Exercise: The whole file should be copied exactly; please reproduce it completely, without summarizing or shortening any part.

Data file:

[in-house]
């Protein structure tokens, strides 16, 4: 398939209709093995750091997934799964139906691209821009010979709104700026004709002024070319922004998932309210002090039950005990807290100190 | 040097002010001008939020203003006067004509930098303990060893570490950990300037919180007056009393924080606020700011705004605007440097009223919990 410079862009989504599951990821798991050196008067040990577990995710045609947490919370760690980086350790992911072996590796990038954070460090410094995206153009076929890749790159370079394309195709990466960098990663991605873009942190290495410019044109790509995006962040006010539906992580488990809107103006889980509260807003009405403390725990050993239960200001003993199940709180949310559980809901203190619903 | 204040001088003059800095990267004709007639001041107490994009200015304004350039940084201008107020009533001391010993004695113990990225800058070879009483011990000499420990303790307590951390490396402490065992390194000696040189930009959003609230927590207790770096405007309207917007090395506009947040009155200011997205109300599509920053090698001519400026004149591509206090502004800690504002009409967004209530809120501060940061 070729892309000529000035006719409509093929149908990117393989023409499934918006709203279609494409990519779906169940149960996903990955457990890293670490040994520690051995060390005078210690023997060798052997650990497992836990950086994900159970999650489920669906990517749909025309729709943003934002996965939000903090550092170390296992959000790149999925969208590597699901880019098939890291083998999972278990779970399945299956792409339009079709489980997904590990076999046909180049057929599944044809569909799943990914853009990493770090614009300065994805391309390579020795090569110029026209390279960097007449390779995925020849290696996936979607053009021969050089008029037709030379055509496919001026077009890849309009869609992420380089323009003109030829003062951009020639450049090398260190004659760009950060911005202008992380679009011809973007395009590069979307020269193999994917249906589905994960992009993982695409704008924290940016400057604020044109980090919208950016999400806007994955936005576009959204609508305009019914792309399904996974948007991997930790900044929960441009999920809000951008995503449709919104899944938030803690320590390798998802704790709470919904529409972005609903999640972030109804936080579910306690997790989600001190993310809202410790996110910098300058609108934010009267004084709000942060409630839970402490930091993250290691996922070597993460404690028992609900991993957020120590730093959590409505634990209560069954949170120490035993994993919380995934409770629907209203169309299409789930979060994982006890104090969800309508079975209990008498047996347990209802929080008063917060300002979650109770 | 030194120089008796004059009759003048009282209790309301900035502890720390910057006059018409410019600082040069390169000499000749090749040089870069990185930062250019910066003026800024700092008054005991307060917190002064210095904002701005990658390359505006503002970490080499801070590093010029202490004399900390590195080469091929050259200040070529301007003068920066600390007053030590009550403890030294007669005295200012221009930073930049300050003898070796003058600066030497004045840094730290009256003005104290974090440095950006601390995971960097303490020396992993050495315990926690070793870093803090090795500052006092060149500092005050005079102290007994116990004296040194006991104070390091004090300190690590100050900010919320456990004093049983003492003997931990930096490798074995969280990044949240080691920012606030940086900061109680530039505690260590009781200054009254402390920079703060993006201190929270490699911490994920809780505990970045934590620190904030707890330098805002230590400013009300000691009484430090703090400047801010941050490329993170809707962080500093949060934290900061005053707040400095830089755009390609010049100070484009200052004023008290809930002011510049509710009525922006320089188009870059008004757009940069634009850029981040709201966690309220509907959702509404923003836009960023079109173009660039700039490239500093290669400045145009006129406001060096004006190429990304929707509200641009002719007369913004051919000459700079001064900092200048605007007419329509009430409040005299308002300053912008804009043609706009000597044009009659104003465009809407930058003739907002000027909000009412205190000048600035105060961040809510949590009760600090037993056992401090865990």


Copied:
[in-house]
């Protein structure tokens, strides 16, 4: 398939209709093995750091997934799964139906691209821009010979709104700026004709002024070319922004998932309210002090039950005990807290100190 | 040097002010001008939020203003006067004509930098303990060893570490950990300037919180007056009393924080606020700011705004605007440097009223919990 410079862009989504599951990821798991050196008067040990577990995710045609947490919370760690980086350790992911072996590796990038954070460090410094995206153009076929890749790159370079394309195709990466960098990663991605873009942190290495410019044109790509995006962040006010539906992580488990809107103006889980509260807003009405403390725990050993239960200001003993199940709180949310559980809901203190619903 | 204040001088003059800095990267004709007639001041107490994009200015304004350039940084201008107020009533001391010993004695113990990225800058070879009483011990000499420990303790307590951390490396402490065992390194000696040189930009959003609230927590207790770096405007309207917007090395506009947040009155200011997205109300599509920053090698001519400026004149591509206090502004800690504002009409967004209530809120501060940061 070729892309000529000035006719409509093929149908990117393989023409499934918006709203279609494409990519779906169940149960996903990955457990890293670490040994520690051995060390005078210690023997060798052997650990497992836990950086994900159970999650489920669906990517749909025309729709943003934002996965939000903090550092170390296992959000790149999925969208590597699901880019098939890291083998999972278990779970399945299956792409339009079709489980997904590990076999046909180049057929599944044809569909799943990914853009990493770090614009300065994805391309390579020795090569110029026209390279960097007449390779995925020849290696996936979607053009021969050089008029037709030379055509496919001026077009890849309009869609992420380089323009003109030829003062951009020639450049090398260190004659760009950060911005202008992380679009011809973007395009590069979307020269193999994917249906589905994960992009993982695409704008924290940016400057604020044109980090919208950016999400806007994955936005576009959204609508305009019914792309399904996974948007991997930790900044929960441009999920809000951008995503449709919104899944938030803690320590390798998802704790709470919904529409972005609903999640972030109804936080579910306690997790989600001190993310809202410790996110910098300058609108934010009267004084709000942060409630839970402490930091993250290691996922070597993460404690028992609900991993957020120590730093959590409505634990209560069954949170120490035993994993919380995934409770629907209203169309299409789930979060994982006890104090969800309508079975209990008498047996347990209802929080008063917060300002979650109770 | 030194120089008796004059009759003048009282209790309301900035502890720390910057006059018409410019600082040069390169000499000749090749040089870069990185930062250019910066003026800024700092008054005991307060917190002064210095904002701005990658390359505006503002970490080499801070590093010029202490004399900390590195080469091929050259200040070529301007003068920066600390007053030590009550403890030294007669005295200012221009930073930049300050003898070796003058600066030497004045840094730290009256003005104290974090440095950006601390995971960097303490020396992993050495315990926690070793870093803090090795500052006092060149500092005050005079102290007994116990004296040194006991104070390091004090300190690590100050900010919320456990004093049983003492003997931990930096490798074995969280990044949240080691920012606030940086900061109680530039505690260590009781200054009254402390920079703060993006201190929270490699911490994920809780505990970045934590620190904030707890330098805002230590400013009300000691009484430090703090400047801010941050490329993170809707962080500093949060934290900061005053707040400095830089755009390609010049100070484009200052004023008290809930002011510049509710009525922006320089188009870059008004757009940069634009850029981040709201966690309220509907959702509404923003836009960023079109173009660039700039490239500093290669400045145009006129406001060096004006190429990304929707509200641009002719007369913004051919000459700079001064900092200048605007007419329509009430409040005299308002300053912008804009043609706009000597044009009659104003465009809407930058003739907002000027909000009412205190000048600035105060961040809510949590009760600090037993056992401090865990």